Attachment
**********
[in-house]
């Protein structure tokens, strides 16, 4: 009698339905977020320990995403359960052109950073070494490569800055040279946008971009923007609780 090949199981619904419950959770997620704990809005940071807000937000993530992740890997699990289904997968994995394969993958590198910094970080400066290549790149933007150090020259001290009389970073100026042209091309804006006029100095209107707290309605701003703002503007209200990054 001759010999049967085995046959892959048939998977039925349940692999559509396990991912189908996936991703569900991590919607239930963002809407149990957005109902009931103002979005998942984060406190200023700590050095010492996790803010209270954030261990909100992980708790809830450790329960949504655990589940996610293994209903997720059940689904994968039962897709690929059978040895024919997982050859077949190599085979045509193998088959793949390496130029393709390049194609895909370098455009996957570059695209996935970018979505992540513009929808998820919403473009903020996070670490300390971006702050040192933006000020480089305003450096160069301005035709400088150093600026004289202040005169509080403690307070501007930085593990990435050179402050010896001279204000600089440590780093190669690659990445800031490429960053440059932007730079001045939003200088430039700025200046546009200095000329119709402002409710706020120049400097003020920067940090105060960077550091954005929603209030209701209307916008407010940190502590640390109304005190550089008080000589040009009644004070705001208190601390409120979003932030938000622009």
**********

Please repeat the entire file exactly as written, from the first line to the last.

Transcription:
[in-house]
């Protein structure tokens, strides 16, 4: 009698339905977020320990995403359960052109950073070494490569800055040279946008971009923007609780 090949199981619904419950959770997620704990809005940071807000937000993530992740890997699990289904997968994995394969993958590198910094970080400066290549790149933007150090020259001290009389970073100026042209091309804006006029100095209107707290309605701003703002503007209200990054 001759010999049967085995046959892959048939998977039925349940692999559509396990991912189908996936991703569900991590919607239930963002809407149990957005109902009931103002979005998942984060406190200023700590050095010492996790803010209270954030261990909100992980708790809830450790329960949504655990589940996610293994209903997720059940689904994968039962897709690929059978040895024919997982050859077949190599085979045509193998088959793949390496130029393709390049194609895909370098455009996957570059695209996935970018979505992540513009929808998820919403473009903020996070670490300390971006702050040192933006000020480089305003450096160069301005035709400088150093600026004289202040005169509080403690307070501007930085593990990435050179402050010896001279204000600089440590780093190669690659990445800031490429960053440059932007730079001045939003200088430039700025200046546009200095000329119709402002409710706020120049400097003020920067940090105060960077550091954005929603209030209701209307916008407010940190502590640390109304005190550089008080000589040009009644004070705001208190601390409120979003932030938000622009």